As an exercise to help you understand and better define your technical services, start with defining the business domain model and functional use case scenarios. From here you can define the meaningful business services that your business or product owner can reason about. From here you can then take this as input to define the technical services that are going to be built.

When designing the technical services (REST, SOAP, MQ, etc..) then you can start factoring in other matters like decoupling components and providing a clean separation of concerns such that you optimize future reusasbility of services.

  • "it sounds as if the business owner agrees that this concept of "Stages" makes intuitive sense to the business and is something that is not abstracted from their mind as a visual or technical detail." Can you elaborate on that a little bit? As far as I know for business it actually is just a visual detail: it makes sense to them to define stages for a better visual overview for the enduser. – Benny Bottema Jan 29 at 15:30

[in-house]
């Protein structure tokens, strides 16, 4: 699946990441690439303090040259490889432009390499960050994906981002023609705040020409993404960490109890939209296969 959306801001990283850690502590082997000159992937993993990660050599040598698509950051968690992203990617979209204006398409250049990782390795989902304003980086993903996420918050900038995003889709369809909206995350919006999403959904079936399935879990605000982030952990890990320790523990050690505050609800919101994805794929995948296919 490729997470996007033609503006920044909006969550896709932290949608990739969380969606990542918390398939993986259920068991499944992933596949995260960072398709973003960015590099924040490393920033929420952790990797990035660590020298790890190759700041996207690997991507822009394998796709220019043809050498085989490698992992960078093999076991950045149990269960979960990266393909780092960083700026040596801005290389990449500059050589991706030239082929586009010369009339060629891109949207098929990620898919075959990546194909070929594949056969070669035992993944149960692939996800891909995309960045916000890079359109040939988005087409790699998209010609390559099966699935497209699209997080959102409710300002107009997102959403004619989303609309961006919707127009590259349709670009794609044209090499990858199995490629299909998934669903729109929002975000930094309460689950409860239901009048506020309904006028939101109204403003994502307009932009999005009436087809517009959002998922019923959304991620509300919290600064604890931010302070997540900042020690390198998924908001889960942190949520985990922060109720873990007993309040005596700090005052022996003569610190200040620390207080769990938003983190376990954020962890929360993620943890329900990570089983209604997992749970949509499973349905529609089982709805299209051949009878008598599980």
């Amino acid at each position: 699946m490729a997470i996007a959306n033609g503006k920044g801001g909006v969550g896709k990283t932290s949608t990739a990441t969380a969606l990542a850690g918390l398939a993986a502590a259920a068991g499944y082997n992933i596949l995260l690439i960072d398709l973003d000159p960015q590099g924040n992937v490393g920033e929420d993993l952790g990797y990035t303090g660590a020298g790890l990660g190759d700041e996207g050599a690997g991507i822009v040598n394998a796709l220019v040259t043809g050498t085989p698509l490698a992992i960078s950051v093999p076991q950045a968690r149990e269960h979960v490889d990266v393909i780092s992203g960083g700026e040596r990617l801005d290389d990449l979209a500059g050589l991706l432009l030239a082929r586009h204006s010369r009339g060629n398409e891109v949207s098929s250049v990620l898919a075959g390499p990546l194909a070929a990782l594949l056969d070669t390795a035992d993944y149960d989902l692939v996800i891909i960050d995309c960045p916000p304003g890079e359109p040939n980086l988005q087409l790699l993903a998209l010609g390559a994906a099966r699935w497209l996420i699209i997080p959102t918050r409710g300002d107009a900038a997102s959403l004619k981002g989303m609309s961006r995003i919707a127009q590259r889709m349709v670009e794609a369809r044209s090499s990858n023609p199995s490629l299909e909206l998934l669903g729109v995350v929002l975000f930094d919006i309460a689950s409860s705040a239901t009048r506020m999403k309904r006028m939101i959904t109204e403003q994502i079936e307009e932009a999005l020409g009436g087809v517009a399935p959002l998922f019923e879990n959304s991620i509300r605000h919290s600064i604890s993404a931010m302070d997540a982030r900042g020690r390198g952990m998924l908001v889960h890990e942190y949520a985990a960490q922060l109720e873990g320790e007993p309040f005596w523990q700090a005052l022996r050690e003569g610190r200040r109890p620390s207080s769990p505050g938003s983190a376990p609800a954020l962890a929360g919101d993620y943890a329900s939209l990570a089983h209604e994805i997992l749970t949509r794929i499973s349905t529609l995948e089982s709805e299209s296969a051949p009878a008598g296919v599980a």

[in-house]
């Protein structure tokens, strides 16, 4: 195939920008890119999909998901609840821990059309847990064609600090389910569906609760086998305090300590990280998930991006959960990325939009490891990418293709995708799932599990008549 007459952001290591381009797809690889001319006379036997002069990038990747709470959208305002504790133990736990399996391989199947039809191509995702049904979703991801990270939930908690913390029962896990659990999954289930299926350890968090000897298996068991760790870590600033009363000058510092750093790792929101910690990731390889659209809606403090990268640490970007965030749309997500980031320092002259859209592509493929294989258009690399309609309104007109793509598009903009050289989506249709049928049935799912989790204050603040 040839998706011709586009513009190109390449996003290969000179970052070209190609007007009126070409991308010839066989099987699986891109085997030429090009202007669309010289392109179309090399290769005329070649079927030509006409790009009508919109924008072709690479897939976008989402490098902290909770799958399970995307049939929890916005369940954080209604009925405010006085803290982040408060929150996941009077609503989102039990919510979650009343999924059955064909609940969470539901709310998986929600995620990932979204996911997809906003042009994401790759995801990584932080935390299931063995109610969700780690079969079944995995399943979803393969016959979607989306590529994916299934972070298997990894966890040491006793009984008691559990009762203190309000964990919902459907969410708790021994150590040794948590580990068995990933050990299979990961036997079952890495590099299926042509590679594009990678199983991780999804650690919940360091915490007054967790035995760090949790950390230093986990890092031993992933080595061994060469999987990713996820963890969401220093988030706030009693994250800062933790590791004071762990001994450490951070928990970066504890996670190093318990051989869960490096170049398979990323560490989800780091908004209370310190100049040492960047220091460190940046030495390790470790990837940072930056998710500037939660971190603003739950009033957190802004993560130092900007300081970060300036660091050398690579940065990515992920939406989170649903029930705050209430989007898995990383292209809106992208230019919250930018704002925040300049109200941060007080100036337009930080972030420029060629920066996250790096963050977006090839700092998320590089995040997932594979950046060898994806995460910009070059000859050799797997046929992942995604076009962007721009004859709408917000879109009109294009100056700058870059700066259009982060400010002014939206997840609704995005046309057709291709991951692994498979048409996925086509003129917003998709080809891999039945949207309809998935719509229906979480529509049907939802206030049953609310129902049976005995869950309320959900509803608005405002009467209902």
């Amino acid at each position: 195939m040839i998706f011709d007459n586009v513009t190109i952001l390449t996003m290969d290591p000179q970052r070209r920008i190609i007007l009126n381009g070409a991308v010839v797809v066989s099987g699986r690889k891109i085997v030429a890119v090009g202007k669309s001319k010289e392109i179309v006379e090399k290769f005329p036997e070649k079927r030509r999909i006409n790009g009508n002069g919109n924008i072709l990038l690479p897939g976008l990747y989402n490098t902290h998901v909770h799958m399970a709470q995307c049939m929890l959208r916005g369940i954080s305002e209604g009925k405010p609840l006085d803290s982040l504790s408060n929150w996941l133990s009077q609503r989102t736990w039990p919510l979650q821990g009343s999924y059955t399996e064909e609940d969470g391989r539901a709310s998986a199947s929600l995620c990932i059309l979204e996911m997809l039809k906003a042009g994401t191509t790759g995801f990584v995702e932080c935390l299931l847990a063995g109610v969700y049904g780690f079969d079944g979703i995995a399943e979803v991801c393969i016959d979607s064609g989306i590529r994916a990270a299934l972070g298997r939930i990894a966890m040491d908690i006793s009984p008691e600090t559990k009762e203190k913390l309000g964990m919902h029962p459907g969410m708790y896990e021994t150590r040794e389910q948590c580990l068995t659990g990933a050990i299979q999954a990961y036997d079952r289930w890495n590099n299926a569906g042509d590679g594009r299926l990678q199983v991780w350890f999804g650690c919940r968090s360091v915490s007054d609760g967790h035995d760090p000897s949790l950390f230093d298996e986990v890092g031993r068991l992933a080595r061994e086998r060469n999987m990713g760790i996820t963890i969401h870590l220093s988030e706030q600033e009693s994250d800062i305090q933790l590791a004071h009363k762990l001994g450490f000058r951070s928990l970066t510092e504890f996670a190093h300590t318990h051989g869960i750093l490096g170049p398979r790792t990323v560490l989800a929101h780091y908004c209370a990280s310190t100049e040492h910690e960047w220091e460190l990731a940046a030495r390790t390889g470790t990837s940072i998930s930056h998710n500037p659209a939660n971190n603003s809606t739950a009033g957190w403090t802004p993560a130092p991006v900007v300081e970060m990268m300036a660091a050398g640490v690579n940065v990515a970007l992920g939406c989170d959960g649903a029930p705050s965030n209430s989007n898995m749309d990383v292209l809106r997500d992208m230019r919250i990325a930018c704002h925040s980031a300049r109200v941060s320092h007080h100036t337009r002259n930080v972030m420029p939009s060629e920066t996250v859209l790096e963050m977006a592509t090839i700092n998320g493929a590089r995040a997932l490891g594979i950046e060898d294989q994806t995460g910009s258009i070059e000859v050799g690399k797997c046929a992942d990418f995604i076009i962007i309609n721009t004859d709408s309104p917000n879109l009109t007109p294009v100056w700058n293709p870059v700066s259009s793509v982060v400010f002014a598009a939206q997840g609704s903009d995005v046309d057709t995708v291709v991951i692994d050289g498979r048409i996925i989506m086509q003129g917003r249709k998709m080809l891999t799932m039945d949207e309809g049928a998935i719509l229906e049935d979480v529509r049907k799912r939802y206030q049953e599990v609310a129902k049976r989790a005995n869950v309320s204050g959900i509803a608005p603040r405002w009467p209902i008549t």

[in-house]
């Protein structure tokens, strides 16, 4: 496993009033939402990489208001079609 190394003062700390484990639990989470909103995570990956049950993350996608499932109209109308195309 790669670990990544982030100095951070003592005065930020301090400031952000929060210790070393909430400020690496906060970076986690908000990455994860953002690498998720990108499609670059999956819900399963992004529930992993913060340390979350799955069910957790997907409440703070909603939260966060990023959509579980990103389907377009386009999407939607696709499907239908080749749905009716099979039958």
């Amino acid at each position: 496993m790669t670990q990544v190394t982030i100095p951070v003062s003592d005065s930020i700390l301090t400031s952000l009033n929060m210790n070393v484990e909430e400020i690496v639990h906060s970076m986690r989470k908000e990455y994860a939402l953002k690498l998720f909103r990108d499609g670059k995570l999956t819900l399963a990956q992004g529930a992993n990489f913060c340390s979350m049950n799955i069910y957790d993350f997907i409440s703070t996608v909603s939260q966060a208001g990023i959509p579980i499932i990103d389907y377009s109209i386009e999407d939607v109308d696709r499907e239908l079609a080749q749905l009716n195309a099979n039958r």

• I've amended the question with the sentence "The idea is that it provides a better visual overview to the end-user (not being business)". Does this change the relevancy of your answer? – Benny Bottema Jan 29 at 15:45
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    @BennyBottema No I don't believe so. I think we can both agree regardless of how you classify it, that it is still a requirement. A requirement can stem from any number of stakeholders. If the UX designer justifies the importance of a ribbon bar then it is a UX requirement. If the architect justifies a performance requirement of < 2s to avoid some technical constraint then it is an Architecture requirement. If the business justifies the same performance requirement because of negative impact to the user then it is now also a business requirement. – maple_shaft Jan 29 at 16:55
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    (... cont) The business requirement is something that the business can reason about and desire in the function and form of the software. Requirement classifications are not mutually exclusive, thus it stands to reason that business logic and presentation logic are not mutually exclusive either. – maple_shaft Jan 29 at 16:58